Typically Untypical Questions


There many various exams that we have to undertake during our study years. Those include easy tests, serious exams and graduation examinations. In addition to all those, when we one is seeking to continue his education beyond high school (and towards higher degrees later), he or she has to attend some kind of multiple choice time limited test – such as GMAT, SAT, GRE etc.

Those tests are present in almost any country and as over the years they have proven themselves quite worthy in assessing person ability to successfully complete higher education studies. Of course, neither GMAT nor GRE are perfect, but no better tool has yet been found to estimate one’s ability to learn effectively.

The ultimate target of such tests is to estimate one’s ability to cope with large amount of new data and information in a limited period of time. Does he or she understand what is important and what is unnecessary? How fast can he or she achieve a correct conclusion based on the newly received data? Those are the questions that multiple choice time limited tests try to answer.

That is also the reason it is so hard to effectively prepare for those test. The whole idea is to make the examinee handle NEW type of questions, something he had never encountered yet. And with our formal education being, well, quite formal – it is not really that hard.

During our school years we learn and practice to apply certain techniques in order to solve typical problems of different complexity – from simple linear equations in elementary school to complex trigonometric identities in high school. But the techniques used are usually regarded by students only as means for achieving the result. The whole idea behind them is either not mentioned at all or quickly forgotten.

Here is an example:
When solving this simple equation
5x + 8 = x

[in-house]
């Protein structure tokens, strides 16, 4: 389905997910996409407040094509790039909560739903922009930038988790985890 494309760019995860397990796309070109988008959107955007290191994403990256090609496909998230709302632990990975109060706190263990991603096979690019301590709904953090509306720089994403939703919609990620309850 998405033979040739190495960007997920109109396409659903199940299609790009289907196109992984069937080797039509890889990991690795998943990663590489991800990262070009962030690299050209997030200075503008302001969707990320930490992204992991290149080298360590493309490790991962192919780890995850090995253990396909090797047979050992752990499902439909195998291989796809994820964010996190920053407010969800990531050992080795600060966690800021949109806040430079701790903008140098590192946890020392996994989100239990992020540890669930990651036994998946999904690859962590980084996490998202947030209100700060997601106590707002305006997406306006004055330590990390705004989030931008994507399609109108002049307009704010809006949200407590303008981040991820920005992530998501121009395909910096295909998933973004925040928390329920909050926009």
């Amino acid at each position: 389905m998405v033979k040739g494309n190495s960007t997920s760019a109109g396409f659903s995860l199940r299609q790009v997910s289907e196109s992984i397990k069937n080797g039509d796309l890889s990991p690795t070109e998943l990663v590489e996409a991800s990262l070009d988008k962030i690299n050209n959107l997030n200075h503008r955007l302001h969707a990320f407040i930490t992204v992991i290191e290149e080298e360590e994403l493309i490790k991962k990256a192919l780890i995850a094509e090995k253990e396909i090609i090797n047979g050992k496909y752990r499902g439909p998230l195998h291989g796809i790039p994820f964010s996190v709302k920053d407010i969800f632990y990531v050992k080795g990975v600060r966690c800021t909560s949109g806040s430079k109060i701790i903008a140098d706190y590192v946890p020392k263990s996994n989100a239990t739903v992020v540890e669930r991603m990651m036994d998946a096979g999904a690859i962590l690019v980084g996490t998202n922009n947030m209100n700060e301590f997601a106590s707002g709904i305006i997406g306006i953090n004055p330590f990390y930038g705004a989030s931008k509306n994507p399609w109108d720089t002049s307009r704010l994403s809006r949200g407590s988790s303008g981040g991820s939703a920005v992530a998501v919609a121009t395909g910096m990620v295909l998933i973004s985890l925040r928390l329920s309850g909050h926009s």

Any mid-school student will quickly transfer 5x to the right part, not forgetting, hopefully to reverse the sing:

8 = x – 5x
8 = -4x

And then divide by the left part by -4, getting

8/(-4) = x
x = -2

But ask him or her – why does he/she do it? I bet this student, who had just solved the equation does not remember the reason for his operation – which is, actually, pretty straightforward: you can apply the same operation to both parts of the equation. So the first step was actually:

5x + 8 = x -> 5x + 8 – 5x = x – 5x -> 8 = x-5x. The same, of course, is true for the division by -4.

What about the difference between the next three:

  1. 0x = 0
  2. 5x = 5
  3. 0x = 5

How many of the students can immediately answer state that the difference is not in the SOLUTION, but in the NUMBER of the solutions? The first one, of course, has infinite number of solutions, as any x will fulfill the equation. The second one is the “normal” equation, which has one exact solution – x=1. The third one, as you might have noticed has NO solution, as there is no such x that can preserve the equilibrium. I am not saying this is COMPLEX. I am saying – you have never THOUGHT of it. And this is exactly what GMAT/GRE creators are looking for. They try to pose questions that are new to you – and every other examinee as well.

That’s why the diagrams presented in the test are mostly not the usual graphs we accustomed to see and create using Excel or similar software. And even when they DO look familiar, there is many times a “hidden trick”.

For example – imagine two “pie-type” diagrams, one depicting unemployed women according to profession (teachers, engineers etc.) and the second – unemployed men. The question is asked – according to those diagrams, which number is greater: the number of unemployed female teachers or the number of unemployed male engineers? Looking into the circles you can easily see that teachers comprise 40% of the women circle, and engineers being 24% of the men pie. Does this say that there are more unemployed female teachers than unemployed male engineers? Of course not – as we know NOTHING about the total number of unemployed men and women! It can definitely be true that 40% of unemployed women is actually smaller number than 24% of unemployed men – for example, if there are 10000 unemployed women and 50000 unemployed men…

In summary, when preparing for the GMAT/GRE/SAT and other similar exams, you should always be prepared to face the unknown. Be ready to look at the knowledge you possess from a different perspective and do not afraid to analyze the techniques you apply frequently in your everyday life.


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